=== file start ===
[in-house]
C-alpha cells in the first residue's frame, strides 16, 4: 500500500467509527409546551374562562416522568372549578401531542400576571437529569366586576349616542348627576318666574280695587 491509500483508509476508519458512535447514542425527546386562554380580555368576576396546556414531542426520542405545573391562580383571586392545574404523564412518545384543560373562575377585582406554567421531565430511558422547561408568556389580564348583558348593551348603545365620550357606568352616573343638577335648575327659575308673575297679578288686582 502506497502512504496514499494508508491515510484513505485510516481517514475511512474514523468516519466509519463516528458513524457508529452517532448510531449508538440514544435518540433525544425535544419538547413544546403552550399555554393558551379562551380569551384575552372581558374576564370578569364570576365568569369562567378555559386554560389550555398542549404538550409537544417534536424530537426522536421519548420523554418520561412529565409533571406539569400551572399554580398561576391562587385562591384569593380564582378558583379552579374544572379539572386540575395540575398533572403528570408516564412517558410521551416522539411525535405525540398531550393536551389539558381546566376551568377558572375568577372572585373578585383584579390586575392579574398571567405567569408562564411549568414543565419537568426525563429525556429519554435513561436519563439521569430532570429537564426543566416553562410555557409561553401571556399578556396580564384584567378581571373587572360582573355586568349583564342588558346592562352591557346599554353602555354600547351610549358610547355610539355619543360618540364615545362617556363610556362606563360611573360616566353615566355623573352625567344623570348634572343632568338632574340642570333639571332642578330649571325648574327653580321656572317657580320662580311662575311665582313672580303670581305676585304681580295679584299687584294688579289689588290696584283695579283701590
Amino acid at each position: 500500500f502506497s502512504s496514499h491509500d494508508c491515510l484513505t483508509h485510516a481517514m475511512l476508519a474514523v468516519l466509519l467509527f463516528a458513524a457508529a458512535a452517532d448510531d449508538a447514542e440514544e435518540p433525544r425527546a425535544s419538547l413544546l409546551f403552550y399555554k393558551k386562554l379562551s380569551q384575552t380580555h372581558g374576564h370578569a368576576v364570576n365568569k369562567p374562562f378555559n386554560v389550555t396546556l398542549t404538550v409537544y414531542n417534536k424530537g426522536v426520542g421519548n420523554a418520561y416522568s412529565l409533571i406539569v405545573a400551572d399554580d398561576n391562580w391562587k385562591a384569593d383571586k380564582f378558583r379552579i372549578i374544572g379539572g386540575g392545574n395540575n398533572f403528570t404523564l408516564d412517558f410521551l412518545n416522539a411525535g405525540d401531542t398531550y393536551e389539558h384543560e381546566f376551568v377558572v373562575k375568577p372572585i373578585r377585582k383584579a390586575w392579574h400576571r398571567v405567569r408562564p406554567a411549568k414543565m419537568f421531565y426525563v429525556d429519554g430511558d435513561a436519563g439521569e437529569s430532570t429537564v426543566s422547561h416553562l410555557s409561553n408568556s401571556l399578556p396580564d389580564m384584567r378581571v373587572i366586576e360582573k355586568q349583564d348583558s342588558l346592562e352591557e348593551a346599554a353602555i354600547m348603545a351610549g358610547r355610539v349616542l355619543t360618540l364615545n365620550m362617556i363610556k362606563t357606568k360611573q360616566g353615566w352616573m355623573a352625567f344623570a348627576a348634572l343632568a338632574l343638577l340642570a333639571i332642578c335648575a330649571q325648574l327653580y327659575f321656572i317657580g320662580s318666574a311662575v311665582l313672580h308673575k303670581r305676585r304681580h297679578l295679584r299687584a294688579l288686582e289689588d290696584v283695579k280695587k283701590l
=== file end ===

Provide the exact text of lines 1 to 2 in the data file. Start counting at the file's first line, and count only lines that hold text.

[in-house]
C-alpha cells in the first residue's frame, strides 16, 4: 500500500467509527409546551374562562416522568372549578401531542400576571437529569366586576349616542348627576318666574280695587 491509500483508509476508519458512535447514542425527546386562554380580555368576576396546556414531542426520542405545573391562580383571586392545574404523564412518545384543560373562575377585582406554567421531565430511558422547561408568556389580564348583558348593551348603545365620550357606568352616573343638577335648575327659575308673575297679578288686582 502506497502512504496514499494508508491515510484513505485510516481517514475511512474514523468516519466509519463516528458513524457508529452517532448510531449508538440514544435518540433525544425535544419538547413544546403552550399555554393558551379562551380569551384575552372581558374576564370578569364570576365568569369562567378555559386554560389550555398542549404538550409537544417534536424530537426522536421519548420523554418520561412529565409533571406539569400551572399554580398561576391562587385562591384569593380564582378558583379552579374544572379539572386540575395540575398533572403528570408516564412517558410521551416522539411525535405525540398531550393536551389539558381546566376551568377558572375568577372572585373578585383584579390586575392579574398571567405567569408562564411549568414543565419537568426525563429525556429519554435513561436519563439521569430532570429537564426543566416553562410555557409561553401571556399578556396580564384584567378581571373587572360582573355586568349583564342588558346592562352591557346599554353602555354600547351610549358610547355610539355619543360618540364615545362617556363610556362606563360611573360616566353615566355623573352625567344623570348634572343632568338632574340642570333639571332642578330649571325648574327653580321656572317657580320662580311662575311665582313672580303670581305676585304681580295679584299687584294688579289689588290696584283695579283701590